“What do you mean?”
“It’s a combination of machine and organic.”
“Machine? That small? How?”
“In theory nanites can be made,” Speck said. “But it’s beyond our current technology to do so.”
“Well that’s no surprise there,” Alex said. “Given the ship.”
“Whatever that being is, it didn’t start as that.”
“From what I can tell from the organic part is that it’s related to us.”
“Half of its DNA is a match for the human genome.”
“So you’re telling me they’ve been here before?”
“If I had to guess, I’d say yes. But it was in the distant past.”
“The White House is going to love this,” he said dryly.
“Can’t do much to change the facts.”
“I know, but you know how the politicians are.”
“All to well.”
“General,” The communications officer said. “We have a priority one transmission from General Winters.”
“NORAD?” Speck asked.
“Put it on the screen,” he said.
The main screen, which had been displaying a large image of the being on the table in the examination room on the other side of the glass, changed to an image of Justine Winters.
“Alex,” she said. “We’ve just detected another craft in orbit. It just appeared!”
“Any connection to what we’ve found?”
“I don’t think so. Its design is different and power levels are fluctuating. Wait a second! It just disappeared from view again…oh! It’s still detectable with radar.”
“You say it’s optically invisible but not to radar?”
“The White House wants you patched into the live feed of what’s going on. Anyone without security clearance needs to leave the room.”
No one moved.
“Ok, let’s see it…”
The power surge tore through the ship, overloading buffers, crashing systems in its wake, before reaching the bridge. Entire stations exploded, spark flying everywhere, and then burst into flames, and the waves of acrid smelling smoke started to fill the air. Overhead the primary white lighting failed, leaving the fires as the only illumination.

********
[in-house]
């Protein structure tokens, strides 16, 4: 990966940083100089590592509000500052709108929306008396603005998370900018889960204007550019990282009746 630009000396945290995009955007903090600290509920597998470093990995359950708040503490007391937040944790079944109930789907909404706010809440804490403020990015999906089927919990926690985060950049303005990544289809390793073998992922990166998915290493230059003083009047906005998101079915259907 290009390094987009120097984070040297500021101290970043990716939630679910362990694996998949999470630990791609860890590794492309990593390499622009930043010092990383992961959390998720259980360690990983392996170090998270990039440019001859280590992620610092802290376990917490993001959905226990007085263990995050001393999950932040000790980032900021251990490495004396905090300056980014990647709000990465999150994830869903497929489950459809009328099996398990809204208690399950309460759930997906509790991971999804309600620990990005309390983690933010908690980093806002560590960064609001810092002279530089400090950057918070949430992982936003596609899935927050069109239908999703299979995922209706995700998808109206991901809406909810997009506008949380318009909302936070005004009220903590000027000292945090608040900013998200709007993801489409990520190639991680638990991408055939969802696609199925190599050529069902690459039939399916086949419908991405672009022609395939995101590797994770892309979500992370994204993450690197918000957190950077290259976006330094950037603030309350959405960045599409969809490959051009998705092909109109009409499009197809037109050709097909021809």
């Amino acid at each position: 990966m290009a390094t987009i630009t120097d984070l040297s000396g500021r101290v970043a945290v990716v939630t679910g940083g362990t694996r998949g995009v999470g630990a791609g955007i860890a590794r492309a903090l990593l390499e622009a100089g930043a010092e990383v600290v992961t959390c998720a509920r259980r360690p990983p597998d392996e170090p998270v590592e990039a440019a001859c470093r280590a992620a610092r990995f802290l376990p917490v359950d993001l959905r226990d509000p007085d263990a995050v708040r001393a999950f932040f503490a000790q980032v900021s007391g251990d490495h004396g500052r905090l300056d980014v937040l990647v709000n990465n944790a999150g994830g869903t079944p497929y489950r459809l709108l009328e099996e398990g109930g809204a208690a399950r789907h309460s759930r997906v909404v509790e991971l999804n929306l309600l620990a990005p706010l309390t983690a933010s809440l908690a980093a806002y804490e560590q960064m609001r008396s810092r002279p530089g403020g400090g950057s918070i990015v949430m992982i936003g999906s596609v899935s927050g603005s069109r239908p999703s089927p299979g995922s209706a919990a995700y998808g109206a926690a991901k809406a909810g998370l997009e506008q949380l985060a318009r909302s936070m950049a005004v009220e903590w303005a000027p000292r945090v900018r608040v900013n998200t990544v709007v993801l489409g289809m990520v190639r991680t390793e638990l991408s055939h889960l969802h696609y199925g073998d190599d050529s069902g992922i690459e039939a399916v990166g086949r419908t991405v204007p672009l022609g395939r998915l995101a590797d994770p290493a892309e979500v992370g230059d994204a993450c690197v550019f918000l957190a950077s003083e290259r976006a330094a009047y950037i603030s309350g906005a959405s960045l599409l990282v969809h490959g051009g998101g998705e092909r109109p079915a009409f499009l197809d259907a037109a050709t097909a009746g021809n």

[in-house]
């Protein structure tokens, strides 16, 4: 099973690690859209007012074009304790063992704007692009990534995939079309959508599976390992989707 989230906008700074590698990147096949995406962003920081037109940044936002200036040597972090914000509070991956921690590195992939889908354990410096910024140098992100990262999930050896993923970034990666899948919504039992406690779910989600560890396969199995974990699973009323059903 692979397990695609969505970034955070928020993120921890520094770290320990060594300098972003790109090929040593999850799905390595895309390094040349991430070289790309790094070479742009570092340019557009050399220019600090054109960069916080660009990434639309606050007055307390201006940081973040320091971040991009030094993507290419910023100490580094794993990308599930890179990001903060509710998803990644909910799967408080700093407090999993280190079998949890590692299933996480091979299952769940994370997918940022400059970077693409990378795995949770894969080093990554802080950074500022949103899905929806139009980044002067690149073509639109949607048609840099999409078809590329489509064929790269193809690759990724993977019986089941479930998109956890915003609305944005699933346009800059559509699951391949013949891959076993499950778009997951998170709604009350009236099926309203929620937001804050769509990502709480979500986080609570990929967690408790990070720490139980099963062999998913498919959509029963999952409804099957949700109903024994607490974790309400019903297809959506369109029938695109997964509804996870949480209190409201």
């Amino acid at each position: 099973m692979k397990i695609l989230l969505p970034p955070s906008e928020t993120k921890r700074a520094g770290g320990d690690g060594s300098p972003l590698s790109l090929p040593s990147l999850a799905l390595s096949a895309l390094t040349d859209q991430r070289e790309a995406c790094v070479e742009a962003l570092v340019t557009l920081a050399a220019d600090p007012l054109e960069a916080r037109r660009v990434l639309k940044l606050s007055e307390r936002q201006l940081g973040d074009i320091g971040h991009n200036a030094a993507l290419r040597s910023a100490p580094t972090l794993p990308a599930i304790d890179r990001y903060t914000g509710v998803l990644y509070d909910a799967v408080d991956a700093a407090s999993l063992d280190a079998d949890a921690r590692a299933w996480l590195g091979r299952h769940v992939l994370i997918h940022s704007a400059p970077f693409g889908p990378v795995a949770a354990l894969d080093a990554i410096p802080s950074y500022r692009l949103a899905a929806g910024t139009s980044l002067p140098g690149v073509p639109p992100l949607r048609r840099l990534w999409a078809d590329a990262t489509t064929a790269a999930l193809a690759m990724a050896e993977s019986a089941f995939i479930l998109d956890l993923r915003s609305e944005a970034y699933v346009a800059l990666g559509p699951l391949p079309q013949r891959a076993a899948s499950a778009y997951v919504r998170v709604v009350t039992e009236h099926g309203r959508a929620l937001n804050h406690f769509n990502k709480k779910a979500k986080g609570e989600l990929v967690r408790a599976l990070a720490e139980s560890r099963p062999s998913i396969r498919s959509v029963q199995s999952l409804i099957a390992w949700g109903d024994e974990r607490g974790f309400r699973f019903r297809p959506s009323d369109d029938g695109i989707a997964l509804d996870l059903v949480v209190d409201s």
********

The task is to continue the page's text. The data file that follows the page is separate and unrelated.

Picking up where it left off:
Talia struck the floor hard enough to make her teeth slam together like a bear trap. Momentum carried her forwards and she slid across the floor, frantically clawing for something to grab hold of. She struck the front bulkhead and then her head slammed against the steel and she blacked out for a second.
Any biological person would’ve been killed by the impact but Talia being cybernetic merely got stunned. Consider it one of the times that not having a real body anymore was a plus and not a minus.
She struggled to get to her hands and knees. “Report!”
Mara used a hand to fan the smoke away to see her station. “Most internal coms are out! We have contact with engineering and the bow sensor control room. That’s all.”
“April!” Talia snapped. “Damage report!”
“My relays are heavily damaged,” the AI said. “I can’t give you an accurate assessment.”
“A guess is good enough!”
“Damage to main engines, Talia. Structural weakness in frames A-fourteen through A-twenty. If I can trust my internal readings, we have a hull breach from compartment C-40 down to D-15.”
Talia did a quick mental calculation of the numbers April gave and then let out a slow whistle. The gash, if the AI was correct, cut through the conduits that carried main power to CIC, bow weapons and the bridge. Another three compartments and it would have wiped out medical-and Dannae.
“April, can you get me a sensor feed?”
“Rerouting to try to make a connection.”